Unfortunately, many dogs get cancer in the later stages of their lives, and it can have a dramatic effect on the appearance of their coat, often causing the color to fade and the hair to fall out. It may also become brittle, and you might start to notice excessive dandruff.

What Can You Do About It?
Unfortunately, there is frequently not much that you can do for a dog with cancer except follow your vet’s treatment plan and try to make them as comfortable as possible.

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Frequently Asked Questions

Should I Be Concerned If My Dog’s Fur Changes Color?

A gradual or seasonal change in color is likely nothing to worry about, especially if your dog spends a great deal of time outside in the sun. However, sudden or patchy color changes can sometimes signal health problems. If you are not sure, it’s best to schedule an appointment with your vet to have your pet looked over.

Do Certain Dog Breeds Experience More Noticeable Fur Color Changes Than Others?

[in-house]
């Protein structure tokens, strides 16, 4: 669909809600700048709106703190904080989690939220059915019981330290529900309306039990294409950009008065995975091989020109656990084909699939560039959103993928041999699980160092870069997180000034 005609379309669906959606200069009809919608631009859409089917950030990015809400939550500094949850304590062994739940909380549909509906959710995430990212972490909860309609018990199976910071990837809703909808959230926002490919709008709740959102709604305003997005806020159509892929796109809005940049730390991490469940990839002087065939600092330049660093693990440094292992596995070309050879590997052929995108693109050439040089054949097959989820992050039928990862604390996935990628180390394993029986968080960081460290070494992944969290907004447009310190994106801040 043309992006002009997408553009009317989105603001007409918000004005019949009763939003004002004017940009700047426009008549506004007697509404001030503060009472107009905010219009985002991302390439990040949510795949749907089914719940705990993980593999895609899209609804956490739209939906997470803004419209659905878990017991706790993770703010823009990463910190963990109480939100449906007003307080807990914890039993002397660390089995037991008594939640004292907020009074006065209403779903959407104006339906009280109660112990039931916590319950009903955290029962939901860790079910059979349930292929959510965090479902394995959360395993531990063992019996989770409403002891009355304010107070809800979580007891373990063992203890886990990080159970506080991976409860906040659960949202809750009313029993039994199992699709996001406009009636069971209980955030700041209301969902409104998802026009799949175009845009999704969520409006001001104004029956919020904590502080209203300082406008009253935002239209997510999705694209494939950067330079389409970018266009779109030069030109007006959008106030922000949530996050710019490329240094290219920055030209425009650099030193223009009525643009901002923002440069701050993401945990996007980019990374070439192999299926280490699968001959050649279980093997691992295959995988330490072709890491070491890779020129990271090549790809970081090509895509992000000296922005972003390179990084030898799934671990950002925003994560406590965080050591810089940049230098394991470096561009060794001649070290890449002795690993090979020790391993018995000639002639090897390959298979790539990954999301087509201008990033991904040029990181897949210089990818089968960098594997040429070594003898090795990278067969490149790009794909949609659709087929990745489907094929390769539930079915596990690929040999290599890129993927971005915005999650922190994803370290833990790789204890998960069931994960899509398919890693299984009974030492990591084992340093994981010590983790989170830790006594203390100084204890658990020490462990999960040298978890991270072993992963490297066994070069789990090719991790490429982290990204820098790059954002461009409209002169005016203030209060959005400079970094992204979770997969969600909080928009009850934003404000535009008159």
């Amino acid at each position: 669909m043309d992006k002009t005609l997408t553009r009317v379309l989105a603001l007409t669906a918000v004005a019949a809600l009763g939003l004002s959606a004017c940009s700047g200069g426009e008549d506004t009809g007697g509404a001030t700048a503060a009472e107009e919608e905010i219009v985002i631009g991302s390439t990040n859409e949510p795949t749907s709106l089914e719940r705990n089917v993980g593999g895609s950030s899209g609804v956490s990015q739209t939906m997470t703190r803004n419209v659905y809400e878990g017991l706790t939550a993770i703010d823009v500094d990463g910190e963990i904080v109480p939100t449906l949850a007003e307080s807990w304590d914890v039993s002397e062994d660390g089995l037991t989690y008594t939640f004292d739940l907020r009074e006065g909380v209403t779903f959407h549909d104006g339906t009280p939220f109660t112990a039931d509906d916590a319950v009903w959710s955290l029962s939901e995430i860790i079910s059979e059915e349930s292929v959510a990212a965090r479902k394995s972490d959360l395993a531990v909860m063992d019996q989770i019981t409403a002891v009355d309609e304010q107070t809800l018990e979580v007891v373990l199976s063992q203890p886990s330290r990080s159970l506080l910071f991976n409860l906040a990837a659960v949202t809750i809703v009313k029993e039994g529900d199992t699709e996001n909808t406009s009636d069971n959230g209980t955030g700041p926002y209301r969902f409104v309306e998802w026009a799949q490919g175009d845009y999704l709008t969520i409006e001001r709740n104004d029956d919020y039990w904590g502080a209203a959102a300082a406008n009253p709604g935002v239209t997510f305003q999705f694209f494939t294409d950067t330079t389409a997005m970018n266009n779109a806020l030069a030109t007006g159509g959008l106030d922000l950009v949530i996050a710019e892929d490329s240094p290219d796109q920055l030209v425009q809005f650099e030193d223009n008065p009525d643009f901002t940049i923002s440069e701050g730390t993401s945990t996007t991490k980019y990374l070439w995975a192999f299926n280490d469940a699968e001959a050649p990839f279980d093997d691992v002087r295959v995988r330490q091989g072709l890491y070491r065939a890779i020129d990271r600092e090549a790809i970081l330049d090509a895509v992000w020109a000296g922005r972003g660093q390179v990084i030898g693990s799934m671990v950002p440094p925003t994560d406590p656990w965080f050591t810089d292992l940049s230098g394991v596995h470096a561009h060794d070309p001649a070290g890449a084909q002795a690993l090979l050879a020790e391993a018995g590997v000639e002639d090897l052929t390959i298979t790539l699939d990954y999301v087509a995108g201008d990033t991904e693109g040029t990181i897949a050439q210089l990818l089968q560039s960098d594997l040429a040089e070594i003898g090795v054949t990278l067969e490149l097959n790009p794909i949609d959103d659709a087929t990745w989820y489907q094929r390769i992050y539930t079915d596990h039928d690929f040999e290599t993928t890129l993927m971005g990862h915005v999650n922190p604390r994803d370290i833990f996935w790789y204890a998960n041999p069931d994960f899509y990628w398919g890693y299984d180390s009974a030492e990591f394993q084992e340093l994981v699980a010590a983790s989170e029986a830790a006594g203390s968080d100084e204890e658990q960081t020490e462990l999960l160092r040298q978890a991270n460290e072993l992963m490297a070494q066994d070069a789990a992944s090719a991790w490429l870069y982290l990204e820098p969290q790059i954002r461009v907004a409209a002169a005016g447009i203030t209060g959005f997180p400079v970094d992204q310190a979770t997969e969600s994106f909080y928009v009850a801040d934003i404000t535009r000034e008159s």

Yes, some breeds are more prone to noticeable fur color changes due to their genetics. Dogs with light-colored fur may also seem to change more because small alterations will be more evident.

Image Credit: patrice-schoefolt, Pexels

Can Medications Affect My Dog’s Fur Color?

Certain medications can have side effects that include changes in fur color. If you notice differences after starting a new medication, discuss it with your veterinarian to ensure that no further problems are developing.

dogster paw dividerSummary

If your dog’s fur is getting lighter and darker with the seasons, it likely has to do with how much time they are spending in the sun. It’s also natural for a dog’s fur to become duller and start to gray with age. Fur growing back a slightly different color around an injury is also common, as is the staining of the fur from grooming or tearing, though frequent grooming can be a sign of an underlying health problem. Other signs of a health issue include a suddenly dull coat and excessive shedding, as these might indicate a parasitic infection or even cancer. In most cases, it’s best to discuss any changes in the color or quality of your dog’s fur with your vet, as they can provide advice specific to your pet.

See also:

Featured Image Credit: Yobab, Shutterstock